Baby Junk, pt. 1 - The Crib - Dad for Beginners Baby Junk, pt. 1 - The Crib - Dad for Beginners

Dad for Beginners

Amateurism at its best


Baby Junk, pt. 1 – The Crib

| 1 Comment

As I’ve mentioned many times on this website, there are a lot of things that babies simply do not need. Moreover, there are droves of overzealous parents who seek to buy all the books, all the accessories, and outfit their youngling with all the colorful crap that they’ve been conditioned to believe is required for raising a child. Perhaps the most obvious piece of furniture in a new baby’s life is the crib. But does a baby really need this tiny cell for sleeping?

As you may or may not know, this website champions the idea of bed-sharing. That is, parents and baby sharing the same bed. Now, while many parents and so-called experts will not embrace this idea, they cannot articulate a suitable alternative. Most new parents buy a crib for their baby. The ultimate purpose of the crib is for a baby to be able to sleep without rolling out and plummeting to the floor. It makes sense in theory.


A luxury crib is a quick and effective way to drop a few paychecks without blinking an eye.

However, newborn babies are simply incapable of rolling with the vigor that is required to propel them out of a bed. More importantly, a newborn wakes up every two-three hours to feed anyway so there is really no time when they are unsupervised. Newborn babies are often inconsolable and angry, meaning they need to be held or consoled or left in a dark corner of a soundproof isolation chamber. All scenarios where they are in no danger of falling out of a bed.

Once a baby reaches the age when he or she is able to move about and roll effortlessly, the crib seems like a more appropriate way to cage your child. However, as babies reach five and six months of age, they become more curious. They attempt to stand. They slowly change from a feeble mass of fleshy tissue into a feeble mass of fleshy tissue with the fortitude and determination of Evel Knieval. The crib thus proves to be a useful mechanism for caging your child for a mere 2-3 months.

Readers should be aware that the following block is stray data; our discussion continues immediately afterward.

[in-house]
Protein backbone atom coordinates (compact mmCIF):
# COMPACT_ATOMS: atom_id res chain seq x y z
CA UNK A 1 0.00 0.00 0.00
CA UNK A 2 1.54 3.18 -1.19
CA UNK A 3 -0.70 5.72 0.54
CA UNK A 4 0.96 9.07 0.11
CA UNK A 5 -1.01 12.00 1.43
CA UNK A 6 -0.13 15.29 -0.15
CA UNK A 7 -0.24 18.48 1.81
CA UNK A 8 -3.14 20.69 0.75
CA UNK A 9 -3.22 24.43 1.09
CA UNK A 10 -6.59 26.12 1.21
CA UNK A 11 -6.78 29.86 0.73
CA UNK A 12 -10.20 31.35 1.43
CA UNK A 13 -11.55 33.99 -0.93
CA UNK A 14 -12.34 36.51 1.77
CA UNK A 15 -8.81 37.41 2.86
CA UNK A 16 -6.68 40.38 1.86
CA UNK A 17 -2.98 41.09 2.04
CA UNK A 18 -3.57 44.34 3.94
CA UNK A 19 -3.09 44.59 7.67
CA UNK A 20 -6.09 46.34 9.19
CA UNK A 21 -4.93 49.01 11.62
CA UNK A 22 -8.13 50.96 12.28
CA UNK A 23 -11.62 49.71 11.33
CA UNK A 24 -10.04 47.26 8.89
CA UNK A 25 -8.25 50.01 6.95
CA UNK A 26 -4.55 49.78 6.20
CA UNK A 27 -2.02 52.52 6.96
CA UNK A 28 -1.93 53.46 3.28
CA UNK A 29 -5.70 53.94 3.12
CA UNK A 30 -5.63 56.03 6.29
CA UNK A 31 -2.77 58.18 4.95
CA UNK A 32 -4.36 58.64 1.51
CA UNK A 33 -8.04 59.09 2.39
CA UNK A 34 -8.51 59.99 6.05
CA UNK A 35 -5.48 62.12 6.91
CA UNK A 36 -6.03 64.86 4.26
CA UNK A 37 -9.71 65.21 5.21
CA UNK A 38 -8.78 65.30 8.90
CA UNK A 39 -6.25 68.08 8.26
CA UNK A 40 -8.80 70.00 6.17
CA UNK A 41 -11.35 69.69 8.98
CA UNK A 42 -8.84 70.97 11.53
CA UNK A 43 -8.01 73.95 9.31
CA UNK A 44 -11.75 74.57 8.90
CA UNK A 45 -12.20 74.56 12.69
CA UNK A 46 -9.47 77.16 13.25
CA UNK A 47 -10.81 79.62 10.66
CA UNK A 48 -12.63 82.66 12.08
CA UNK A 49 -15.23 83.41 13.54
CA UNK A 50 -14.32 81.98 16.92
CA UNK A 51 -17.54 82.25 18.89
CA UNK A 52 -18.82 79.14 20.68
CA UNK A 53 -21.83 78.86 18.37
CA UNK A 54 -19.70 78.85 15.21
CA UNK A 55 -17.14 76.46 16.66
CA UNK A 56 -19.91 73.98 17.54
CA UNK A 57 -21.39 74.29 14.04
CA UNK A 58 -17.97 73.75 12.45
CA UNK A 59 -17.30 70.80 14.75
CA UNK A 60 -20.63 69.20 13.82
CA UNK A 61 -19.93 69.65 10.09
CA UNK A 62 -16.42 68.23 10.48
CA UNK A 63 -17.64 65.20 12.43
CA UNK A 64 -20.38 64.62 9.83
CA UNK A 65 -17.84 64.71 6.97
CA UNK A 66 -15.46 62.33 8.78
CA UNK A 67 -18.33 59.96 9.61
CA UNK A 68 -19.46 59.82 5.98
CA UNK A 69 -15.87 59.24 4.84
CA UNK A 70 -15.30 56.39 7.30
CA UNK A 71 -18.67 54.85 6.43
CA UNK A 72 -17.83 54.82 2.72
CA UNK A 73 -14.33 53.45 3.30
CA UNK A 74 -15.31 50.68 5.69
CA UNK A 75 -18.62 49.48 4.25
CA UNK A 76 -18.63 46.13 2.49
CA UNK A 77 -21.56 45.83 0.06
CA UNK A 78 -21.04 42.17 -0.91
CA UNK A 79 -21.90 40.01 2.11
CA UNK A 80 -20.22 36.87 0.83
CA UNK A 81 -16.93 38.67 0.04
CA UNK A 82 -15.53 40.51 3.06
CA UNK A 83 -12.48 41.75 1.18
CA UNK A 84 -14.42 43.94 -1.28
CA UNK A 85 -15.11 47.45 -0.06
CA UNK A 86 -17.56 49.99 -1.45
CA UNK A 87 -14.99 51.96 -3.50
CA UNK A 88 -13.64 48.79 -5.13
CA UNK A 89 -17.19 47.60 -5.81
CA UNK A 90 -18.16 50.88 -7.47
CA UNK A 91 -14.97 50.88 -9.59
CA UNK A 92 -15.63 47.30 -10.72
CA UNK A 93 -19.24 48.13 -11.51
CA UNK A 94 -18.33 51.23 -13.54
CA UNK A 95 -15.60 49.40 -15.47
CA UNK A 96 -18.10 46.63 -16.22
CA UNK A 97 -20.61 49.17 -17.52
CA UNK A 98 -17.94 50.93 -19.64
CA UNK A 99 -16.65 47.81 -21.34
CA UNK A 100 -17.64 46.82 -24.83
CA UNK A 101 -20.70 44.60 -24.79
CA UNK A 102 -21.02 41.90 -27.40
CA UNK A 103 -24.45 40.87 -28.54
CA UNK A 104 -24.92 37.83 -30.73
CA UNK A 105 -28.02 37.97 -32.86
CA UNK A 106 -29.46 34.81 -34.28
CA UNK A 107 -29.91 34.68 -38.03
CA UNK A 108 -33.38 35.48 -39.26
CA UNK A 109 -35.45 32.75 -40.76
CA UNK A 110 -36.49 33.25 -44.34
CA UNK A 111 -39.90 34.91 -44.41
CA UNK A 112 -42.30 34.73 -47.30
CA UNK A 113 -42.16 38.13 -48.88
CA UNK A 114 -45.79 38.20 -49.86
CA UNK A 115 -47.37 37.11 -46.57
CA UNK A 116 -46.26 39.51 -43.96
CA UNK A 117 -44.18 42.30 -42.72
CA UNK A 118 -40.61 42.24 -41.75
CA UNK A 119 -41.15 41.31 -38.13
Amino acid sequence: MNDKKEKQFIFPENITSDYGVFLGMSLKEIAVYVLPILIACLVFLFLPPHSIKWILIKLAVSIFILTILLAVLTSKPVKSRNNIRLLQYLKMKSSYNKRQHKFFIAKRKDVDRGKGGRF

Evel Knievel was a professional idiot for money. Infants do it for free.

Once a baby figures out that he or she can stand up and see over the top of the bars, that’s it. There is no turning back at that point. Crafty parents think that by lowering the mattress, you can preserve the lifespan of the crib, however all you’re really doing is teaching your infant to climb. There is no happy reality for a cribbed baby. Much like zoo animals and felons, they will continually try to escape.

Cribs range anywhere from $65-$80 all the way up to the uber-luxurious, polished mahogany, full-size, pillow-top mattress, cribs of the super elite. No matter what space you occupy on the socioeconomic ladder, a crib will always be useless.

One Comment

  1. Pingback: Baby Junk, pt. 2 - Diaper Bag | Dad for Beginners

Leave a Reply

Required fields are marked *.

%d bloggers like this: